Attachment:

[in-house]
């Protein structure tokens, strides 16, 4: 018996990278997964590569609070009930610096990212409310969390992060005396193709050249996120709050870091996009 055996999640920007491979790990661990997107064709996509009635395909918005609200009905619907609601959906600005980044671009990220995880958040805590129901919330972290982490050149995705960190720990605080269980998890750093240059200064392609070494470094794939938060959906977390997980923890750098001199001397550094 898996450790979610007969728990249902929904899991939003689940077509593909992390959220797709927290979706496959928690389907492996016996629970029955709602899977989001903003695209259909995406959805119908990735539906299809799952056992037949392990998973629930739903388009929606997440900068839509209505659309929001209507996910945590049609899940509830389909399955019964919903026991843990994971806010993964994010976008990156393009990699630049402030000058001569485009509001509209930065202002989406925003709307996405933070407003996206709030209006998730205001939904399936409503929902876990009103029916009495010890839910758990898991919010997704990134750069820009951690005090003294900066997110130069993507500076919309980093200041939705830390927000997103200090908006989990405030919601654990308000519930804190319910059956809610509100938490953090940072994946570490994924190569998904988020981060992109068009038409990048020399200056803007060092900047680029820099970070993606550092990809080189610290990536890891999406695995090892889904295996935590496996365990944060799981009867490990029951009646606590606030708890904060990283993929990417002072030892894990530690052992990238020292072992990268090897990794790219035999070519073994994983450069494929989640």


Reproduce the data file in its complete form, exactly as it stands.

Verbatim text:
[in-house]
């Protein structure tokens, strides 16, 4: 018996990278997964590569609070009930610096990212409310969390992060005396193709050249996120709050870091996009 055996999640920007491979790990661990997107064709996509009635395909918005609200009905619907609601959906600005980044671009990220995880958040805590129901919330972290982490050149995705960190720990605080269980998890750093240059200064392609070494470094794939938060959906977390997980923890750098001199001397550094 898996450790979610007969728990249902929904899991939003689940077509593909992390959220797709927290979706496959928690389907492996016996629970029955709602899977989001903003695209259909995406959805119908990735539906299809799952056992037949392990998973629930739903388009929606997440900068839509209505659309929001209507996910945590049609899940509830389909399955019964919903026991843990994971806010993964994010976008990156393009990699630049402030000058001569485009509001509209930065202002989406925003709307996405933070407003996206709030209006998730205001939904399936409503929902876990009103029916009495010890839910758990898991919010997704990134750069820009951690005090003294900066997110130069993507500076919309980093200041939705830390927000997103200090908006989990405030919601654990308000519930804190319910059956809610509100938490953090940072994946570490994924190569998904988020981060992109068009038409990048020399200056803007060092900047680029820099970070993606550092990809080189610290990536890891999406695995090892889904295996935590496996365990944060799981009867490990029951009646606590606030708890904060990283993929990417002072030892894990530690052992990238020292072992990268090897990794790219035999070519073994994983450069494929989640």